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The $36B Halliburton-Baker Hughes Merger and the Glut Shrinking the Oil Industry

The US shale drilling boom has led to global glut of oil and low prices, and could signal an expensive future.
November 18, 2014, 5:30pm
Photo via Flickr

Oil industry giant Halliburton's announcement Monday that it intends to buy competitor Baker Hughes, Inc., for $34.6 billion may signal the start of an oil industry contraction in the United States.

After a month of tumbling oil prices, Halliburton bid on the smaller Baker Hughes in order to combine the second and third-largest oil services companies.They are both behind global behemoth Schlumberger in terms of market cap size.


Both companies are oil services providers: they build equipment used in drilling such as specialized shale drill bits, pipelines, and underwater drills, and then help oil companies locate and create drilling sites, including finding new shale and finding new ways to extract oil from mature fields, according to information from the companies.

Halliburton Chief Executive Dave Lesar said on the conference call announcement Monday that the two companies would "create a bellwether oil field services companies" and said it was the right time for the "strategic" move.

The consolidation of two of the top players could be the beginning of a run of mergers, according to IHS energy industry analyst Lysle Brinker, who discussed the merger with VICE News.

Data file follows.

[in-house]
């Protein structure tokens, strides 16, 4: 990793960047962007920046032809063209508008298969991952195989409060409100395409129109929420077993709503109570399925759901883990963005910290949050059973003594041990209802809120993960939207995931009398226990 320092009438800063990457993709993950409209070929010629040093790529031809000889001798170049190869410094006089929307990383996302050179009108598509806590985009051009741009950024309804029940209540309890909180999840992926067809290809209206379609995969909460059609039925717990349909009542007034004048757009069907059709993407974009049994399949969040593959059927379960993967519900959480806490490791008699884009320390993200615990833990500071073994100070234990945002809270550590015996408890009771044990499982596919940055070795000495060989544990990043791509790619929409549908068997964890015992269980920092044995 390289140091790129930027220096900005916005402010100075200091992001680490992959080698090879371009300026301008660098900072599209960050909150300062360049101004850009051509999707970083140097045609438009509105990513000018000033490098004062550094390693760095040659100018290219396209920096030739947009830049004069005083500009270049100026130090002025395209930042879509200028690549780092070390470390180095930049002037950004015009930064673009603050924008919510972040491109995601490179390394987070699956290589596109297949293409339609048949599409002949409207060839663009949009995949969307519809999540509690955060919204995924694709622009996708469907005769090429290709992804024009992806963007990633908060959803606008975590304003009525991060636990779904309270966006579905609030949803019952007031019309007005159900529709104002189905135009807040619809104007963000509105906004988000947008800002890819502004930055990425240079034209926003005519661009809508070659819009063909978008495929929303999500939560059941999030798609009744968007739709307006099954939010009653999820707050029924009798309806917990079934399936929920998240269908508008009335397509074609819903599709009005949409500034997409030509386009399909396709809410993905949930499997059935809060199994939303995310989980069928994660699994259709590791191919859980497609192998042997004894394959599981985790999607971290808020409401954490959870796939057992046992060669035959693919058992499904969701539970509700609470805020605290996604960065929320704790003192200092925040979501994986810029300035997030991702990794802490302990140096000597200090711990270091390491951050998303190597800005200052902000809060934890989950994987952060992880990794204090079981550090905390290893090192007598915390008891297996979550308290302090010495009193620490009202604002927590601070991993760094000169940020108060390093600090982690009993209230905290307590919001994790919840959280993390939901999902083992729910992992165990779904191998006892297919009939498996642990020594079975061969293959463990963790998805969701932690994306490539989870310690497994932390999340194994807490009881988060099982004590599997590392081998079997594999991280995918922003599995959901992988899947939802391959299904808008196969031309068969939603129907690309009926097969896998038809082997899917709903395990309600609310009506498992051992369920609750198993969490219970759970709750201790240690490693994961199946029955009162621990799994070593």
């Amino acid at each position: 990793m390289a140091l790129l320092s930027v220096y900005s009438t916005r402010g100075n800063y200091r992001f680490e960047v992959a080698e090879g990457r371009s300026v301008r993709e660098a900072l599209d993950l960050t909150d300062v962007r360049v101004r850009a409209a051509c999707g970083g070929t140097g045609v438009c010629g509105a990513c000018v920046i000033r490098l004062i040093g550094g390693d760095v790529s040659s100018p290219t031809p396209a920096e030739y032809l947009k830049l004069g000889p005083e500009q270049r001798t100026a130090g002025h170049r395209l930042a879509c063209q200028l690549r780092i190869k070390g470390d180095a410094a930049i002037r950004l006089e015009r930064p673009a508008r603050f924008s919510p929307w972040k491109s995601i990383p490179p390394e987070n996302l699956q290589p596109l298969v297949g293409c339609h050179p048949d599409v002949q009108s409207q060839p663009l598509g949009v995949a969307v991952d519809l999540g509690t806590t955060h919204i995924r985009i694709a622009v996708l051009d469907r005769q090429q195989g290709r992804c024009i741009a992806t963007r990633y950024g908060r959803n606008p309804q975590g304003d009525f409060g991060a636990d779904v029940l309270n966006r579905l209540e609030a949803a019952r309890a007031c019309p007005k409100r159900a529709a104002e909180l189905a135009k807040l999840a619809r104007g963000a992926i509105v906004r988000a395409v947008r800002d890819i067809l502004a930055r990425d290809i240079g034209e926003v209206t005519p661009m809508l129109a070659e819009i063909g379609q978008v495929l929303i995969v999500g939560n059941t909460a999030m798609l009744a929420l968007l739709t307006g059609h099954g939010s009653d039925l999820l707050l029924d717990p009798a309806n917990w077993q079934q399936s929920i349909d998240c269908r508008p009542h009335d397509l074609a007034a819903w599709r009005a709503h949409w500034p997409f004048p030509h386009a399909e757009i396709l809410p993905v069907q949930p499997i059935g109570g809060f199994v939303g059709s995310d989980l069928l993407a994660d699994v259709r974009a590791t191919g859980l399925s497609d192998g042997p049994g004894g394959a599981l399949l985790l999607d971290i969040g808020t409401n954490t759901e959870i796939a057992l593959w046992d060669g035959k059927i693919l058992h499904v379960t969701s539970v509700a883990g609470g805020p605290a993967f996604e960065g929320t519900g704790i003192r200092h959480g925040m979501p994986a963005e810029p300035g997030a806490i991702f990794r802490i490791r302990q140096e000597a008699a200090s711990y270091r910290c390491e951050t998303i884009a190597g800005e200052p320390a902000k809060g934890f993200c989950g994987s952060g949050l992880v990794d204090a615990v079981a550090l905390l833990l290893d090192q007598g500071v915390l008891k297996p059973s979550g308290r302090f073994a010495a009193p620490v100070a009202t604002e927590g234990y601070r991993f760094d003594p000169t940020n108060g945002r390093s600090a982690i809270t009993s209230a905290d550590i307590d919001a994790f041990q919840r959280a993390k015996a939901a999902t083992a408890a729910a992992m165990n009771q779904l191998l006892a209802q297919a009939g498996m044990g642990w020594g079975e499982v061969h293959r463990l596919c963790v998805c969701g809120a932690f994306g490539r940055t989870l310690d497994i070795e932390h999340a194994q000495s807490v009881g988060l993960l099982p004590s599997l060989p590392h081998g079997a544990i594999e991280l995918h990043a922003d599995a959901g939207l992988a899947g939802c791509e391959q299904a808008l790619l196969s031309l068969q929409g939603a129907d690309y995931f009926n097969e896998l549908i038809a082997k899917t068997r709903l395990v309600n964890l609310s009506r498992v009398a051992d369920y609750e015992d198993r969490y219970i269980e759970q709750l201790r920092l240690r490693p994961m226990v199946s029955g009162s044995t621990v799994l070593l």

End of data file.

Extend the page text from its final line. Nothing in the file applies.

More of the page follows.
"The overall energy industry is maybe just getting unleashed with this first deal here," Brinker said.

Brinker explained that the industry has been plagued with rapidly rising costs over the past 10 years as companies have struggled to find new oil and gas reserves to tap. While prices held steady at about $100 per barrel for the past three or four years, they plummeted this fall due to a global supply glut, mainly due to the increase in US oil production and continued production from Organization of the Petroleum Exporting Countries (OPEC) nations. Companies have suddenly found themselves with high costs of production and lower profits, he said.


"It's not clear where the bottom is, or how long it'll be in that position, but it puts more pressure on companies," he said.

Tim Coburn, director of the Masters of Energy Business Program at the University of Tulsa and a former oil industry executive, disagreed, saying the Halliburton deal is more a "marriage of expedience."

"There are too many providers in the field right now," he said. "We have a lot of activity going on and quite a few different kinds of service companies, albeit that have some of the same specialized niches, and this is the typical kind of contraction like we would see in a drug company or airplane company," he said.

"I don't think we're in a sky is falling situation here," Coburn said.

Brinker noted that historically, lower oil prices have meant a consolidation in the industry, and so if the current low prices hang around for two to three years, "it will trigger a fairly large consolidation in the industry," including both oil producers and services.

"There's too much demand. It may not be today's demand, but in terms of energy and power it can't possibly stay down in a global economic perspective for a long time."